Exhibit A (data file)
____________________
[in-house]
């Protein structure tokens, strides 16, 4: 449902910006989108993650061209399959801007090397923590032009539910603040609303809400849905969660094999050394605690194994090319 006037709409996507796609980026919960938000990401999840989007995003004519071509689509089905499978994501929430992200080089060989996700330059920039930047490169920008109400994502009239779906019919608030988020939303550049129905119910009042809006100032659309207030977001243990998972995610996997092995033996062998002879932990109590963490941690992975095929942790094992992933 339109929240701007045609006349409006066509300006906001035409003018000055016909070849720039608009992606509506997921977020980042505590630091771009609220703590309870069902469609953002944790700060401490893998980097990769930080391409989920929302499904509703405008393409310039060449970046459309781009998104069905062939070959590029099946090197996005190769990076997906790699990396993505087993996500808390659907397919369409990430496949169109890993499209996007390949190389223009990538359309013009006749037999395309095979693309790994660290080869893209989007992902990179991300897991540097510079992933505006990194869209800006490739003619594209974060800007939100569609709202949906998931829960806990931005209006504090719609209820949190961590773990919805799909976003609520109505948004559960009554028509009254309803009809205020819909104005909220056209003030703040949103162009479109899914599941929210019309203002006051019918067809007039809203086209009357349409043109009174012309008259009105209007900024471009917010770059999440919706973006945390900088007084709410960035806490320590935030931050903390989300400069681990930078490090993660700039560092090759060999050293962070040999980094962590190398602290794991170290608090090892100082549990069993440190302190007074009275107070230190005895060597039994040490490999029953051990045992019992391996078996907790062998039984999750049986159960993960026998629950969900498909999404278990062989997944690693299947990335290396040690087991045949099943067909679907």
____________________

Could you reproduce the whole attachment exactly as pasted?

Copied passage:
[in-house]
């Protein structure tokens, strides 16, 4: 449902910006989108993650061209399959801007090397923590032009539910603040609303809400849905969660094999050394605690194994090319 006037709409996507796609980026919960938000990401999840989007995003004519071509689509089905499978994501929430992200080089060989996700330059920039930047490169920008109400994502009239779906019919608030988020939303550049129905119910009042809006100032659309207030977001243990998972995610996997092995033996062998002879932990109590963490941690992975095929942790094992992933 339109929240701007045609006349409006066509300006906001035409003018000055016909070849720039608009992606509506997921977020980042505590630091771009609220703590309870069902469609953002944790700060401490893998980097990769930080391409989920929302499904509703405008393409310039060449970046459309781009998104069905062939070959590029099946090197996005190769990076997906790699990396993505087993996500808390659907397919369409990430496949169109890993499209996007390949190389223009990538359309013009006749037999395309095979693309790994660290080869893209989007992902990179991300897991540097510079992933505006990194869209800006490739003619594209974060800007939100569609709202949906998931829960806990931005209006504090719609209820949190961590773990919805799909976003609520109505948004559960009554028509009254309803009809205020819909104005909220056209003030703040949103162009479109899914599941929210019309203002006051019918067809007039809203086209009357349409043109009174012309008259009105209007900024471009917010770059999440919706973006945390900088007084709410960035806490320590935030931050903390989300400069681990930078490090993660700039560092090759060999050293962070040999980094962590190398602290794991170290608090090892100082549990069993440190302190007074009275107070230190005895060597039994040490490999029953051990045992019992391996078996907790062998039984999750049986159960993960026998629950969900498909999404278990062989997944690693299947990335290396040690087991045949099943067909679907």